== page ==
“If you were shocked I’d play for Amazon, well that makes two of us. Please be patient and while I burn some bridges. Updates soon.”The Black Madonna via Twitter.

Less than a week after Intersect Festival shared its final roster, The Black Madonna announced that she’s rescinded her slot among the lineup, subsequently disappearing from the website’s billing.

The esteemed house producer stormed to Twitter to voice her disgruntlement with the news that Intersect Festival is in fact backed by Amazon Web Services. The renowned DJ and prominent social justice advocate attributed her decision to the latter’s relations with both the U.S. Immigration and Customs Enforcement (ICE) and Homeland Security. After showing her discernible frustration with the situation, The Black Madonna, real name Marea Stamper, returned to the social media platform to thoroughly explain her position.

Clearly I was shocked and hurt when press and promotional materials appeared with my name on an event presented by AWS yesterday. Many of you expressed your disappointment too and you were right to do so. I share it completely and amplify it….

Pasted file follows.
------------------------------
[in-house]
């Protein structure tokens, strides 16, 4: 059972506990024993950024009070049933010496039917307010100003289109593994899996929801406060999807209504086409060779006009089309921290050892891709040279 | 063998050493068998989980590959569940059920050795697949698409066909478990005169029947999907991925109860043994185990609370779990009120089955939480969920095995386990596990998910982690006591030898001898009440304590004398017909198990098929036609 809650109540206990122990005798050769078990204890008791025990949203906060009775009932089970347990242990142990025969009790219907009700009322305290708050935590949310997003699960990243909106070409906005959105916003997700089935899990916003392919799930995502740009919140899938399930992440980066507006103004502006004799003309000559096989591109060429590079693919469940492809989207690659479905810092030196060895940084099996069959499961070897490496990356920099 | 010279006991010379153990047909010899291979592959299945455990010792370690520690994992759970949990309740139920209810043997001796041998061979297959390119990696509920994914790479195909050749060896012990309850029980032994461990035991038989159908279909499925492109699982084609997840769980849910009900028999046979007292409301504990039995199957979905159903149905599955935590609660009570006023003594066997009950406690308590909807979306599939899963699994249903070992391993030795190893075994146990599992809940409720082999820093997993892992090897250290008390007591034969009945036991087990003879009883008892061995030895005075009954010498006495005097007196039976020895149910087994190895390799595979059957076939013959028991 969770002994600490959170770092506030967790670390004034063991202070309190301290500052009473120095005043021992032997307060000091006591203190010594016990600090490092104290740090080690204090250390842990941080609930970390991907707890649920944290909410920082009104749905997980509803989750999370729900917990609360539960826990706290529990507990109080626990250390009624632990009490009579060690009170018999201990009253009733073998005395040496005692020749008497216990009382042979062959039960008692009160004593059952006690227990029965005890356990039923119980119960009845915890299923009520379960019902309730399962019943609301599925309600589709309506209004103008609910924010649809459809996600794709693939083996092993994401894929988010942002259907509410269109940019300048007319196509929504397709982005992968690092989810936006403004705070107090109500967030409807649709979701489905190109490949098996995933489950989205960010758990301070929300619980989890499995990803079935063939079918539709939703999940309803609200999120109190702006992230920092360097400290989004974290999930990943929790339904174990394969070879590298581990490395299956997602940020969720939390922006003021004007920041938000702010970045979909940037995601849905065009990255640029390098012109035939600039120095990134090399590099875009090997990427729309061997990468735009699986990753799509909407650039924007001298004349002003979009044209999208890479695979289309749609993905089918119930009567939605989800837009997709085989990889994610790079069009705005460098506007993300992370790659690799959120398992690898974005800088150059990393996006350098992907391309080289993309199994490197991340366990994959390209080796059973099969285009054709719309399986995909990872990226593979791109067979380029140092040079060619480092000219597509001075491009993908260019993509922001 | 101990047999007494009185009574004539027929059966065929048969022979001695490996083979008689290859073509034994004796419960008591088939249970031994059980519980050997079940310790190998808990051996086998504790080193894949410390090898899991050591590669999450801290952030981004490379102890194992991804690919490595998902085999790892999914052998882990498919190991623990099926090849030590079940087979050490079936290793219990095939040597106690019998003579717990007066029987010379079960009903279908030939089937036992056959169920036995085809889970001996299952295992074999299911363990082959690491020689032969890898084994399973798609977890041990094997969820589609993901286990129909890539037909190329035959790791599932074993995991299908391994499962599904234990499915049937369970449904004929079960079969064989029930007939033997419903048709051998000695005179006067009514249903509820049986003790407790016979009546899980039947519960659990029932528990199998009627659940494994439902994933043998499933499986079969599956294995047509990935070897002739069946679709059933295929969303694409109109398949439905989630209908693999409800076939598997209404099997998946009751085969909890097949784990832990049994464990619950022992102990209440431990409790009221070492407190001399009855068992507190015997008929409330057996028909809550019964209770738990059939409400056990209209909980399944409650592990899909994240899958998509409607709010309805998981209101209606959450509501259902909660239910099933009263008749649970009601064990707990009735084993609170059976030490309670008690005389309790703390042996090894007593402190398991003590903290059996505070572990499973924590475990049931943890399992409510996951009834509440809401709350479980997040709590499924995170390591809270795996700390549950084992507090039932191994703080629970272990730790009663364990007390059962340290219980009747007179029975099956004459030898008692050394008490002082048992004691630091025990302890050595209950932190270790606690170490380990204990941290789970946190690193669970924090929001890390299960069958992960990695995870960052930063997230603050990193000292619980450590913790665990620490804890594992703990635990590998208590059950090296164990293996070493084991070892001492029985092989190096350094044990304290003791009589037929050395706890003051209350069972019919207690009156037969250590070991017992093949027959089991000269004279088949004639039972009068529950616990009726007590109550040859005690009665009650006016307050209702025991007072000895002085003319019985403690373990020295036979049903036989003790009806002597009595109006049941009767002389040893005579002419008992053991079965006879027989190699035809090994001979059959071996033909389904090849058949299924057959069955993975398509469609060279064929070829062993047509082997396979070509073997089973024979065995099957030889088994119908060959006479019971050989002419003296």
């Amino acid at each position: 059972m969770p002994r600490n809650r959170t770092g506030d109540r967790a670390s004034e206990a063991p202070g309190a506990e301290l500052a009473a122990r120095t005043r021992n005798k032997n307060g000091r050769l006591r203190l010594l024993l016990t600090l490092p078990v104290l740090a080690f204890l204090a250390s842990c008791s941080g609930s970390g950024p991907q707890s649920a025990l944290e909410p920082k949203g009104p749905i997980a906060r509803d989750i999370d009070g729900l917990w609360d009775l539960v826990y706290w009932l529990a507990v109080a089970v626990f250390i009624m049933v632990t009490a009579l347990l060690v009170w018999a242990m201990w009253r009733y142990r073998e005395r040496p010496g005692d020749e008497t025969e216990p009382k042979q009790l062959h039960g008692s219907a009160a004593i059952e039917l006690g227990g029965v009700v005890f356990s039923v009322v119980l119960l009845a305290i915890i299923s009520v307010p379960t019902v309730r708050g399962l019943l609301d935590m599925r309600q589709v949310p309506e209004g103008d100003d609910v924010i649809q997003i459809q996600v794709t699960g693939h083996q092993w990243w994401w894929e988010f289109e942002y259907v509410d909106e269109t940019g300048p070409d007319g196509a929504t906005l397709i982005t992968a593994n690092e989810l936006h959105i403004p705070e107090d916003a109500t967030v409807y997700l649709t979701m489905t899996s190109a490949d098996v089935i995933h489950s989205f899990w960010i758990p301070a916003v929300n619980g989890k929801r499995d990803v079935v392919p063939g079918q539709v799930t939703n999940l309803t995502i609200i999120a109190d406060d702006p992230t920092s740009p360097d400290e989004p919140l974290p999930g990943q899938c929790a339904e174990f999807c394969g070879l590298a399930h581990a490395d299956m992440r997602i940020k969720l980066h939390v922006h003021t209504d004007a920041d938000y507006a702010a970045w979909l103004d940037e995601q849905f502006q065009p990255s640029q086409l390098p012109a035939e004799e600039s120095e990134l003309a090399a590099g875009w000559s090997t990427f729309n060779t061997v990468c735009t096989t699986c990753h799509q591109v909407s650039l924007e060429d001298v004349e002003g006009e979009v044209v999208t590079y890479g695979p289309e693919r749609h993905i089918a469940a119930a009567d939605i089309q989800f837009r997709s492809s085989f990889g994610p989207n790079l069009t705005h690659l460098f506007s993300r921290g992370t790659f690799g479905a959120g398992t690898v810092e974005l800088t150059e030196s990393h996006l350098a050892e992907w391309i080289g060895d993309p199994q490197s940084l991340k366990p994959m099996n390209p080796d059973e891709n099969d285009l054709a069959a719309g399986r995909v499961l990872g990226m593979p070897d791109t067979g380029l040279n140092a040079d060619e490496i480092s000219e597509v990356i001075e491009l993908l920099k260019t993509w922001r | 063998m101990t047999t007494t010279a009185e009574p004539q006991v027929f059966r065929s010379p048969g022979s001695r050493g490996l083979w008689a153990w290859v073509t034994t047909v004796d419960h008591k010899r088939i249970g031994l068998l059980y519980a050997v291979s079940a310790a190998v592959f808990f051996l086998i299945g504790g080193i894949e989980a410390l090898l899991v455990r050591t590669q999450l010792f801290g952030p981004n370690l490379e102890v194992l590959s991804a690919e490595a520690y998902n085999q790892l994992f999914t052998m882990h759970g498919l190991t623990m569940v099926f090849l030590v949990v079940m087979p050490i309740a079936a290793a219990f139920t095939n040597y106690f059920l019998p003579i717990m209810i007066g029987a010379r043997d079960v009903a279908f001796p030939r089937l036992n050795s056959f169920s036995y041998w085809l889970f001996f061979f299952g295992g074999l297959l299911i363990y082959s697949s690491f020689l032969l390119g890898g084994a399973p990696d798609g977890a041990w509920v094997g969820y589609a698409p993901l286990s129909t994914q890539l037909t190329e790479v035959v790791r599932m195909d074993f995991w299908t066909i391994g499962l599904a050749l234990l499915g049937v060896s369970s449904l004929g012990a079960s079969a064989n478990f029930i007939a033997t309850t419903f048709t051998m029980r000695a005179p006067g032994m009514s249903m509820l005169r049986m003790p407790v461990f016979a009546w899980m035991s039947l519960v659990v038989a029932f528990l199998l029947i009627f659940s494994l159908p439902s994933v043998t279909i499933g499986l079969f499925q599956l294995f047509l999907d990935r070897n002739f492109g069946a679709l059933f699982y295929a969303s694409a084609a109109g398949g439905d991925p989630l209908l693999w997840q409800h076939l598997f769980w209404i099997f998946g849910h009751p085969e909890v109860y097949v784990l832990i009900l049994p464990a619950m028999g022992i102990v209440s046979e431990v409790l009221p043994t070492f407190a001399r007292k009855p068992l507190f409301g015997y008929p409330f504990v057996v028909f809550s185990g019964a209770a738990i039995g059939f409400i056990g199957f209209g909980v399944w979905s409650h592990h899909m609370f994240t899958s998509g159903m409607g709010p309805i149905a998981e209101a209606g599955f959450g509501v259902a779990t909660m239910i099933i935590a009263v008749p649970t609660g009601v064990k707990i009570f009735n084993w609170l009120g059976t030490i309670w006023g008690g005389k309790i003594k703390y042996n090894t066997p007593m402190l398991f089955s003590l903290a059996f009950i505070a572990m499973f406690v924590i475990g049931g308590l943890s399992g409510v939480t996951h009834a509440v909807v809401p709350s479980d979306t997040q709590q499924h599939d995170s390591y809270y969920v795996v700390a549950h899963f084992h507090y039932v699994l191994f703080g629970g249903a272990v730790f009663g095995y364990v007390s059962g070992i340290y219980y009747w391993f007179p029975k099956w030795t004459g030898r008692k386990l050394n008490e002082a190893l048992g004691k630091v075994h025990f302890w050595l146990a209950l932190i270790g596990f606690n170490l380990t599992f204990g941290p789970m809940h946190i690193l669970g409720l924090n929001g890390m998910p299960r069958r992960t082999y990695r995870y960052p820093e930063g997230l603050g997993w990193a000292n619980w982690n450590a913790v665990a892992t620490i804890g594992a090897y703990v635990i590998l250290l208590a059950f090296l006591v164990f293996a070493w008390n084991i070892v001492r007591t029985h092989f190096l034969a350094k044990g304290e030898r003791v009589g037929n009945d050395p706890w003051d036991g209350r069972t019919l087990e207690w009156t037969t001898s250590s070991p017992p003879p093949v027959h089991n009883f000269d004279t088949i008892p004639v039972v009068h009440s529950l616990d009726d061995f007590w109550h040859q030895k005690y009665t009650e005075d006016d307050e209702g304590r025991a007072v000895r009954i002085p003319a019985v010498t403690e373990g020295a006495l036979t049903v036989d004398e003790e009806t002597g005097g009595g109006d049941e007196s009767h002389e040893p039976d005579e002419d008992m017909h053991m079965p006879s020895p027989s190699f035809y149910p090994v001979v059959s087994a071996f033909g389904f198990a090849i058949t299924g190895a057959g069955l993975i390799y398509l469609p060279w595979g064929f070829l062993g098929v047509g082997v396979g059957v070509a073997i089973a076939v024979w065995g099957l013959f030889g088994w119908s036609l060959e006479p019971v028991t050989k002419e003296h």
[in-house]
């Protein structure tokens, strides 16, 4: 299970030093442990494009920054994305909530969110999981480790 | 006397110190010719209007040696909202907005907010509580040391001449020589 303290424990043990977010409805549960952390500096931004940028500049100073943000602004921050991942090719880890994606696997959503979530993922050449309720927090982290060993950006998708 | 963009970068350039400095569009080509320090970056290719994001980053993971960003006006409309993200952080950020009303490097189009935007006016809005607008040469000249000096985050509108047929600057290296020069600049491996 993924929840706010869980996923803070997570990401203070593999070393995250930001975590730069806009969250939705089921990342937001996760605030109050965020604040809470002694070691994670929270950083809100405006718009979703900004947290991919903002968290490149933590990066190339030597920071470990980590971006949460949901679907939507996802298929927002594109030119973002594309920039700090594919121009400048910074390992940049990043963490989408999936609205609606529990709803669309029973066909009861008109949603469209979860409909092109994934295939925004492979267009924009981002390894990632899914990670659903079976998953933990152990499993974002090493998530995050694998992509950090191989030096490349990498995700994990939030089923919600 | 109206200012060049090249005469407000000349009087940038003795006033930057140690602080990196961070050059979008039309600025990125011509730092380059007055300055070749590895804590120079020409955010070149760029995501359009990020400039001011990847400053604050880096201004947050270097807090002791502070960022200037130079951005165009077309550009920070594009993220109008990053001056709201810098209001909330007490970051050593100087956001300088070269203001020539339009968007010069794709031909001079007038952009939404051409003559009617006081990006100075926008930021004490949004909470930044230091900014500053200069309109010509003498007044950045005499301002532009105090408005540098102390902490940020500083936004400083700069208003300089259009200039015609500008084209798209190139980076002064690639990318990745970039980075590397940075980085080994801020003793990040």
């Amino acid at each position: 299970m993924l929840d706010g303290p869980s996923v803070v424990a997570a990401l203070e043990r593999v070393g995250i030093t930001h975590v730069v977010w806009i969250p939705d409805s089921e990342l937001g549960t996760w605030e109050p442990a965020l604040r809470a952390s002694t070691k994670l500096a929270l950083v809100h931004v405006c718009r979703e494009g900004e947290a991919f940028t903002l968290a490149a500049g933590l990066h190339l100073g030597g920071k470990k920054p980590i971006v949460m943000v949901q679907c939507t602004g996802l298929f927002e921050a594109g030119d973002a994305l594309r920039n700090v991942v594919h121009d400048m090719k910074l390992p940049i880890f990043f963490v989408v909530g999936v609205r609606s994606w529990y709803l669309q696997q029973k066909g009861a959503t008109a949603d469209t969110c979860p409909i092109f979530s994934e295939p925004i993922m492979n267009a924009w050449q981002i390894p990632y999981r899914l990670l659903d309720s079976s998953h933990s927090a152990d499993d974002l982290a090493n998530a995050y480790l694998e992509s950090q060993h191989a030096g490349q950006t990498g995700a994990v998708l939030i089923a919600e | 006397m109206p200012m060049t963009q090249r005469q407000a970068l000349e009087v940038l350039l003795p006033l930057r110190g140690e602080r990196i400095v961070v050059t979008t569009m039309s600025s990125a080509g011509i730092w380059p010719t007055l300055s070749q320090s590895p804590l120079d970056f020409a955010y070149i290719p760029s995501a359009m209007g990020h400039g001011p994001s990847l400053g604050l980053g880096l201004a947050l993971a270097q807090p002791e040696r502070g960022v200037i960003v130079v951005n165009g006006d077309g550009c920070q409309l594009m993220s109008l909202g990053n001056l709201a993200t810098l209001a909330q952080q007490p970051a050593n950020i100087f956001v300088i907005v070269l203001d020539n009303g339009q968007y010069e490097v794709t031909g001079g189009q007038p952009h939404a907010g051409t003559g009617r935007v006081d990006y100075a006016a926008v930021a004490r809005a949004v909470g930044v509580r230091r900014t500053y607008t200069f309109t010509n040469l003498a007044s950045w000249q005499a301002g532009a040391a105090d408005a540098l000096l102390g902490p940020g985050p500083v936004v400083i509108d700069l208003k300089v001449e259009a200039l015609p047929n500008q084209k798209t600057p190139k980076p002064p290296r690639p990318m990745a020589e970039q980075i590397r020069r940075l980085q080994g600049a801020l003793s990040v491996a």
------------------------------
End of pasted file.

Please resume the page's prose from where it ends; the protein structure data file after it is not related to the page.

As a global ambassador for the Help Refugees organization, I raise awareness and donate 100% of merchandise sales to refugee assistance and personally provide grants to undocumented families fleeing persecution in their home countries.

Read the full statement.

Just last year, an investigation by the Project on Government Oversight discovered documents showing that Amazon had met with ICE regarding Amazon Rekognition, a technology used to identify people based on facial characteristics in real-time video feeds. Whether the technology was licensed to ICE or Homeland Security is currently unknown.

Intersect Festival is set to take place in Las Vegas December 6-7 with a lineup that’s still set to feature Gesaffelstein, Jamie XX and Flying Lotus.